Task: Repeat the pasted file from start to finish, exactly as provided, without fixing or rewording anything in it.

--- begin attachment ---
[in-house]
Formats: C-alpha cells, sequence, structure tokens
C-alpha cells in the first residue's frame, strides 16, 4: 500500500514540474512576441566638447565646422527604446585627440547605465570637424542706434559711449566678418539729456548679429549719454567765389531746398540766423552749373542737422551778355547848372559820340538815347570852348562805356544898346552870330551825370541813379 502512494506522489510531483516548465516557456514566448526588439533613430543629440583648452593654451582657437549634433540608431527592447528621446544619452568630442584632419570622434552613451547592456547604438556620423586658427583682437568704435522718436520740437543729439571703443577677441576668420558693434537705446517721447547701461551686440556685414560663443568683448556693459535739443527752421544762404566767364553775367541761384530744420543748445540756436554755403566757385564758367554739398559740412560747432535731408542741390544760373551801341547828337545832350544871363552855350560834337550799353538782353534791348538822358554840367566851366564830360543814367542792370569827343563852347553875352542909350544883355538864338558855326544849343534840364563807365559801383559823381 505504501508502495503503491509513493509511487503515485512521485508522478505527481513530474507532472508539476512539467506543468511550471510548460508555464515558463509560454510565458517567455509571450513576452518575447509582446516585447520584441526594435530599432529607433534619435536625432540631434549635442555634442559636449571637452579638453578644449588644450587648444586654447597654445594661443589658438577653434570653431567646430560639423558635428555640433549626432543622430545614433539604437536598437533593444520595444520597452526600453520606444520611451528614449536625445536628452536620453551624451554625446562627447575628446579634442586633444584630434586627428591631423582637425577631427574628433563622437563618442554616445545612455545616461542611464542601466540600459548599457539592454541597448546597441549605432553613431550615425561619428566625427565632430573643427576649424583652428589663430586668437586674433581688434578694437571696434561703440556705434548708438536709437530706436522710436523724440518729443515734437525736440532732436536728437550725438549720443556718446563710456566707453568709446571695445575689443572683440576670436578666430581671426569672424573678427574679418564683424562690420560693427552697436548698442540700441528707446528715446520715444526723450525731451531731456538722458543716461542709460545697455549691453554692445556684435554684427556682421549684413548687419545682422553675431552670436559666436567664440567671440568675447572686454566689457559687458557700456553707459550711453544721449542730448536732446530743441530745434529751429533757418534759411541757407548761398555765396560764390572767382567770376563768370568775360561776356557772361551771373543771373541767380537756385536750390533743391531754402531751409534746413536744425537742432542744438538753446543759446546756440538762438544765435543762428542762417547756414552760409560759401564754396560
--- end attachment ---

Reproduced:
[in-house]
Formats: C-alpha cells, sequence, structure tokens
C-alpha cells in the first residue's frame, strides 16, 4: 500500500514540474512576441566638447565646422527604446585627440547605465570637424542706434559711449566678418539729456548679429549719454567765389531746398540766423552749373542737422551778355547848372559820340538815347570852348562805356544898346552870330551825370541813379 502512494506522489510531483516548465516557456514566448526588439533613430543629440583648452593654451582657437549634433540608431527592447528621446544619452568630442584632419570622434552613451547592456547604438556620423586658427583682437568704435522718436520740437543729439571703443577677441576668420558693434537705446517721447547701461551686440556685414560663443568683448556693459535739443527752421544762404566767364553775367541761384530744420543748445540756436554755403566757385564758367554739398559740412560747432535731408542741390544760373551801341547828337545832350544871363552855350560834337550799353538782353534791348538822358554840367566851366564830360543814367542792370569827343563852347553875352542909350544883355538864338558855326544849343534840364563807365559801383559823381 505504501508502495503503491509513493509511487503515485512521485508522478505527481513530474507532472508539476512539467506543468511550471510548460508555464515558463509560454510565458517567455509571450513576452518575447509582446516585447520584441526594435530599432529607433534619435536625432540631434549635442555634442559636449571637452579638453578644449588644450587648444586654447597654445594661443589658438577653434570653431567646430560639423558635428555640433549626432543622430545614433539604437536598437533593444520595444520597452526600453520606444520611451528614449536625445536628452536620453551624451554625446562627447575628446579634442586633444584630434586627428591631423582637425577631427574628433563622437563618442554616445545612455545616461542611464542601466540600459548599457539592454541597448546597441549605432553613431550615425561619428566625427565632430573643427576649424583652428589663430586668437586674433581688434578694437571696434561703440556705434548708438536709437530706436522710436523724440518729443515734437525736440532732436536728437550725438549720443556718446563710456566707453568709446571695445575689443572683440576670436578666430581671426569672424573678427574679418564683424562690420560693427552697436548698442540700441528707446528715446520715444526723450525731451531731456538722458543716461542709460545697455549691453554692445556684435554684427556682421549684413548687419545682422553675431552670436559666436567664440567671440568675447572686454566689457559687458557700456553707459550711453544721449542730448536732446530743441530745434529751429533757418534759411541757407548761398555765396560764390572767382567770376563768370568775360561776356557772361551771373543771373541767380537756385536750390533743391531754402531751409534746413536744425537742432542744438538753446543759446546756440538762438544765435543762428542762417547756414552760409560759401564754396560